By night (and by weekend), he applies those same skills to perfecting the homebrewed Vienna lager that has become a family favorite.
Zajac started homebrewing earlier than most — before he was even old enough to buy beer. An aspiring young chemist, he did some research into the brewing process and thought, “Hey, I can do this.” So, he went to a homebrew shop and purchased a $50 kit that came with everything he needed to get started. “I’ve been doing it ever since,” he says.
Zajac’s passion for brewing didn’t just provide him with delicious beer. It also helped him bond with the woman who would become his wife. (Single people, take note.) “I met my wife, Holly, in undergrad,” he says. “One of our first dates was to homebrew a batch.”
During his graduate studies and postdoc in chemistry, Zajac took a short break from his homebrewing hobby. Then, he “got a real job,” he and Holly bought a house, and he decided to get back into it.
By then, he’d outgrown the $50 beginning brewer system. So, he outfitted his basement and built a whole new system from scratch. The result was a one-tier, three-pot system similar to the BrewScuptures available from our friends over at MoreBeer!
At first, he was using chest freezers for his fermentation unit. It worked fine, but then his father-in-law got a taste for Zajac’s Vienna lager, which also happens to be both Matt and Holly’s favorite. He needed to scale up his production to meet his family’s demand, which meant he needed a different temperature control system. He bought an upright freezer, but after a year, it died. He was back to square one.
All brewing requires precision. But Vienna lager is particularly finicky, especially the way Zajac makes it.
It starts with specialty malt products from Weyermann. Zajac has a lab in his basement, where he does his own propagation and brings the yeast cell count up to what he needs. Then he does a viability test. “I’m very careful about my pitch rates,” he says.
The fermentation process requires very tight temperature control, which is made even more complicated because it’s a ramp. He pitches the yeast at 44°F, then ramps it up to 50°F over three days and leaves it for a week. Then, he ramps it up to 62°F over five days and holds it there for three days. Finally, he drops the temperature three degrees per day until it reaches the mid-30s.
The goal is to control fermentation byproducts, like diacetyl. These byproducts impart a buttery flavor, which is not desirable in this type of beer. “If you don’t accurately control the temperature,” Zajac says, “you don’t allow yeast to convert the byproducts into flavorless compounds.”
Since fermentation is exothermic, you have to control the exotherm, which means the ambient temperature needs to be below the fermentation temperature.
This isn’t the only specific requirement Zajac had. He also needed something big enough to fit his conical. So, he started thinking about a walk-in. “The walk-in cooler was attractive since it could accommodate all of my cooling needs, so I could do away with my chest freezers,” he says. “But the price was a serious deterrent since even units in mediocre shape were ~$4000, and new units were twice that.”
Zajac looked online, and that’s how he found the CoolBot. Although he had no experience in construction, he thought “the project looked like a lot of fun.”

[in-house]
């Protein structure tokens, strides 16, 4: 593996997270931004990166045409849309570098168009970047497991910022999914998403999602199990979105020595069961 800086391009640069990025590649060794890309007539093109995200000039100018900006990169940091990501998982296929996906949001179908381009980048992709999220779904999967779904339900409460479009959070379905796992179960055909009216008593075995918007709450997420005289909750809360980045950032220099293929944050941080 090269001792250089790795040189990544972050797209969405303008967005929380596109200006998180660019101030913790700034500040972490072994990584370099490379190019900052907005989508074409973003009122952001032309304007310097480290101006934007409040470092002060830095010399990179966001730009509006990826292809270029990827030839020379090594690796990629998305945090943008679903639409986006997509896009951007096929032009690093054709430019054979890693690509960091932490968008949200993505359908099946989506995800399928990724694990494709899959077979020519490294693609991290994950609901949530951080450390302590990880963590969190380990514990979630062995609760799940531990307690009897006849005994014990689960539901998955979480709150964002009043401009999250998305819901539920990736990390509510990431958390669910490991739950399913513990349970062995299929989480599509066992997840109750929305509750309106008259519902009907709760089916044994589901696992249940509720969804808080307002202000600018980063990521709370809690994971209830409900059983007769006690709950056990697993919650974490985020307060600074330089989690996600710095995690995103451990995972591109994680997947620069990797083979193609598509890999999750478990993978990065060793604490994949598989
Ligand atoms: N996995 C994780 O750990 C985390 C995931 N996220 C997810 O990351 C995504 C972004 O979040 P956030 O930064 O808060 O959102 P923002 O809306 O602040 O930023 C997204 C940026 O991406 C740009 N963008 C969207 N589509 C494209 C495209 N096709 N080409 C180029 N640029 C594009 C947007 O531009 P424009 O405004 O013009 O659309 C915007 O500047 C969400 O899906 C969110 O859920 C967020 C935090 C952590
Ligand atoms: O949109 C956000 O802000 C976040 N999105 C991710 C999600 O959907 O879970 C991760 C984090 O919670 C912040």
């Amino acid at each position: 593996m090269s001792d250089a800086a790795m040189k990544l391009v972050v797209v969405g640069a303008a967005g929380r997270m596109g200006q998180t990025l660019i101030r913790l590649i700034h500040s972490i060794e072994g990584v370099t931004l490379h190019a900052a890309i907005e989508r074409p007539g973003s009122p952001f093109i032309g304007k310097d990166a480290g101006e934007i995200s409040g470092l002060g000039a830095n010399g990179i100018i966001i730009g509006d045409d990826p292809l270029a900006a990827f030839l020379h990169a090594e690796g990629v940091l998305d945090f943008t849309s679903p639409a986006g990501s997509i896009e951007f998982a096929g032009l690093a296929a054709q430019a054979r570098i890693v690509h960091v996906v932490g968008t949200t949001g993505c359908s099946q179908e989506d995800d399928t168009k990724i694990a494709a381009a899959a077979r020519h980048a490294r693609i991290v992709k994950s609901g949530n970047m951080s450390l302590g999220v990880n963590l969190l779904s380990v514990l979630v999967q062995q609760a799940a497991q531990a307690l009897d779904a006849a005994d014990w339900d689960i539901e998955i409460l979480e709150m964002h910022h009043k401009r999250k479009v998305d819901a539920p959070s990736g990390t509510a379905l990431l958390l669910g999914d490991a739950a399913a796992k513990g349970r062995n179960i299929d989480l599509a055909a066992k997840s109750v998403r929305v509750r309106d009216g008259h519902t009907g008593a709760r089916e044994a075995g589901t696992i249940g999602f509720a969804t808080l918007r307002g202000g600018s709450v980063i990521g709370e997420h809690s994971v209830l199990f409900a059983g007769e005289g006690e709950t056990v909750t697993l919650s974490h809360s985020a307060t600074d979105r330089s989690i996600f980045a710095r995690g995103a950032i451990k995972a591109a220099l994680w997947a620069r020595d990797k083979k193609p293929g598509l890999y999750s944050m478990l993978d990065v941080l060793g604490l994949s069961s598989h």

He made a few trips to Home Depot and went to a builders auction, where he got a great deal on insulation (“I would have paid ~$1000 at Home Depot, but the builders auction practically gave it away”). In total, he spent $2100 building his walk-in cooler, which he notes was significantly less expensive than the alternatives and also allowed him to design it to the exact dimensions he needs.
So, how does he achieve the ramp required for the lager? He keeps the cooler at a steady 37°F and uses radiant floor heaters taped to the conical to control the temperature ups and downs. About the CoolBot, Zajac says: “It’s really robust. I haven’t had any issues with it. I plugged it in. It worked right out of the box, and I haven’t looked back.”
In addition to making their own brew, the Zajacs are also both BJCP (Beer Judge Certification Program) certified. They judge brewing competitions together at least four times a year.
Holly likes maltier beers, but also judges IPAs and Belgian beers, while Matt enjoys lagers and specialty beers made with unusual ingredients.
This means he gets to try some pretty interesting brews, which can be both very good and very bad. For example, Zajac notes that one year at the National Homebrew Competition, he tasted a beer made with Spam. “It was the worst beer I’d ever had,” he says. “It was so disgusting.”
On the flip side, he notes that there are some excellent things happening in the sour beer category. He’s had a beer made with fox grapes (common in Pennsylvania) aged in French oak that he says was “very unique, very delicious.” He also tried a brew that was aged over berries and soured in a rum barrel for three years. “It was incredible beer,” he notes. “It ended up winning first or second in Best in Show.” Sounds delicious!
If you’re in southeastern Pennsylvania and would like to learn what’s new and exciting in the local homebrew scene, check out Bruclear Homebrew Club, where the Zajacs are members. They hold regular meetings, attend and host events, and have a growing library of resources for essential brewing information.